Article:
I've been meaning to share a few things I've read, seen, listened to or made use of, hopefully on a semi-regular basis. Obviously I want you to buy my books, but I don't live in a vacuum: there's other good stuff, and since most of the things I encounter are through personal recommendation, it makes sense to pay that forward. So until I post the results of that last poll, here are some things I liked this week, and that I think you might too:

Comics: Locke and Key, Vol 1-4.
I actually started reading this a while back, but picked up the most recent volumes of this comic book series by Joe Hill during a sale on Comixology.  If you were to ask me for a recommendation, this comic series would likely be top of the list.

The Keyhouse, a sprawling mansion, has been part of the Locke family for centuries. After the brutal murder of their father, the Locke children return to live in the Keyhouse with their increasingly alcoholic mother. They soon discover certain keys open doors, and that passing through those doors produce unexpected results. They can make you bigger, or change your sex, or allow your spirt to wander free temporarily. But there's something hiding in the bottom of the well, and it wants out...

Film: Baby Driver, directed by Edgar Wright
Baby, a former teenage car thief, pays off a debt to a criminal kingpin by working as a getaway driver for bank robbers. His tinnitus means he constantly blasts music into his ears to drown out the noise. Sixty seconds into the movie, with the sound of Bellbottoms by the Jon Spencer Blues Explosion blasting out of the speakers, I was ready to stand up and cheer. A triumph of not only vivid and powerful storytelling, but also style. A future and perhaps even current cult classic by the director of Spaced and Shaun of the Dead.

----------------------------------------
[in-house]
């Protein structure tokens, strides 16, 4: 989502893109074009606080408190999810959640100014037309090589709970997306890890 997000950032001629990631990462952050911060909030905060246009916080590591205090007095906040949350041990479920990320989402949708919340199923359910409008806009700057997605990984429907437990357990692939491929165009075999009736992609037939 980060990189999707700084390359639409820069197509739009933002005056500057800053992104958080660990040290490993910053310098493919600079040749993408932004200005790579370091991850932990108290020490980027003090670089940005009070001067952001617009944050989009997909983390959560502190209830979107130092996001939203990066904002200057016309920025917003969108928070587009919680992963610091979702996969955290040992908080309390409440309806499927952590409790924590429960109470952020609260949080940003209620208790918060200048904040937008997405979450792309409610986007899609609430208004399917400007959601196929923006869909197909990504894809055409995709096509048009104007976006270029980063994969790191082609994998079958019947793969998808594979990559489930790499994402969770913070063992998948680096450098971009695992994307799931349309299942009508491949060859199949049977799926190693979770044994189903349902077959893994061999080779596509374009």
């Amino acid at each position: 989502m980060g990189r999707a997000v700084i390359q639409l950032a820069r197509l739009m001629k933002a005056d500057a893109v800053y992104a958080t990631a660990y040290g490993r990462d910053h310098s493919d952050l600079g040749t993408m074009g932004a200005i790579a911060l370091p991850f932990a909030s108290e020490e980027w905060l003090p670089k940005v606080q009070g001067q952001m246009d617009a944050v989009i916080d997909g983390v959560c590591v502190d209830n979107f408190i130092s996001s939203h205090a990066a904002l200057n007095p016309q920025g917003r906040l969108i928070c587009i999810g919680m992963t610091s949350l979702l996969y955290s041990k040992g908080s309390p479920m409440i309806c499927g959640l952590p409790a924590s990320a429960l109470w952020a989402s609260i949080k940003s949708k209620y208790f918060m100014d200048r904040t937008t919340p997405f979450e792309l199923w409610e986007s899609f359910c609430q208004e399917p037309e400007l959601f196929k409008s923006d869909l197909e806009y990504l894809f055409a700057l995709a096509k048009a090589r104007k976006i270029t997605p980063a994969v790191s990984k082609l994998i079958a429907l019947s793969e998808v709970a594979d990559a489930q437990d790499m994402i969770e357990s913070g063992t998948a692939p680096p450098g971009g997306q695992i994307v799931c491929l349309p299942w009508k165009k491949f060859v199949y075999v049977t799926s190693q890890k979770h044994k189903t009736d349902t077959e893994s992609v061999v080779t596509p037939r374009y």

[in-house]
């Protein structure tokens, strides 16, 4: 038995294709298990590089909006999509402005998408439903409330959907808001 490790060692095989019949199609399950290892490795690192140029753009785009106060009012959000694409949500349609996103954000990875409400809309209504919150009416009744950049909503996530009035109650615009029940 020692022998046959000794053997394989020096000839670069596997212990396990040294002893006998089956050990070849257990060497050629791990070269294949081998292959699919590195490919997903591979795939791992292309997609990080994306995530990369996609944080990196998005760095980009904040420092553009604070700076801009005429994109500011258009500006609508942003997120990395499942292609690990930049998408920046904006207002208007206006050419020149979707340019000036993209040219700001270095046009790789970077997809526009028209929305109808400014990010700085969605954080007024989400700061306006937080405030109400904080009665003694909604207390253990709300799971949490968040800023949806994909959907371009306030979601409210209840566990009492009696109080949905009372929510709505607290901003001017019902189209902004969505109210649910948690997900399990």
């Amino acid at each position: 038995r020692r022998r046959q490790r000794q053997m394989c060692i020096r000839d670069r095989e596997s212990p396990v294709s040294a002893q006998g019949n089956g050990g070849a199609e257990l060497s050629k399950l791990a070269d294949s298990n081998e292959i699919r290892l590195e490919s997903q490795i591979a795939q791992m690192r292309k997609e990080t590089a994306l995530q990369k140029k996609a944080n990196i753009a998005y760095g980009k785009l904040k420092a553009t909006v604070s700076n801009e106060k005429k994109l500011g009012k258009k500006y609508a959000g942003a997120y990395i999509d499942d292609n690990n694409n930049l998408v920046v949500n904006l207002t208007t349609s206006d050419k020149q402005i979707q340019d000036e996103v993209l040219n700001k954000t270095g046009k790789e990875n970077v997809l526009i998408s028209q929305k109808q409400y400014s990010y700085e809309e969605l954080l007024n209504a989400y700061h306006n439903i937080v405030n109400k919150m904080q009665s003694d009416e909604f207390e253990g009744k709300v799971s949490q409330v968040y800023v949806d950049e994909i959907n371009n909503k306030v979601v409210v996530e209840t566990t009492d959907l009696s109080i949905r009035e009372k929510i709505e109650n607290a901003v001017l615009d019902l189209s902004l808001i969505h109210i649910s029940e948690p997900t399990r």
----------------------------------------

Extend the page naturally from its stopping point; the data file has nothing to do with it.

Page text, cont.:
Books: George Orwell, Homage to Catalonia
This is the book I wish a lot of the people writing endless military sf novels set in some kind of space Vietnam would read. Orwell, like many,  went to the aid of the Spanish communists and anarchists fighting Franco's fascists during the Spanish Civil War in the 1930s. Once there, he vacillates between boredom, spending long weeks half-drowned in mud at the bottom of a trench to no apparent purpose, and time in Barcelona, where he sees the people he came to help disintegrate into bickering and mutual betrayal, torn apart by larger forces abroad that have their own ideas of how the war should come out. Essential reading for anyone wanting to set a story in war times.

Documentaries: The Accidental Anarchist. 
This may still be on BBC IPlayer. Carne Ross is a former diplomat to countries such as Afghanistan and Iraq. He rapidly became disillusioned, and came to the conclusion he was doing more harm than good by aiding the Western war effort in the Middle East. Then he journeyed to Rojava, which is to modern idealists as Barcelona was to Orwell and his contemporaries: a place where a new kind of democracy could be brought into existence. There, he finds anarchism in action and working, and finds the same thing in scattered communities in modern Spain. One of the most enlightening and remarkable pieces of documentary film-making I've seen in a while.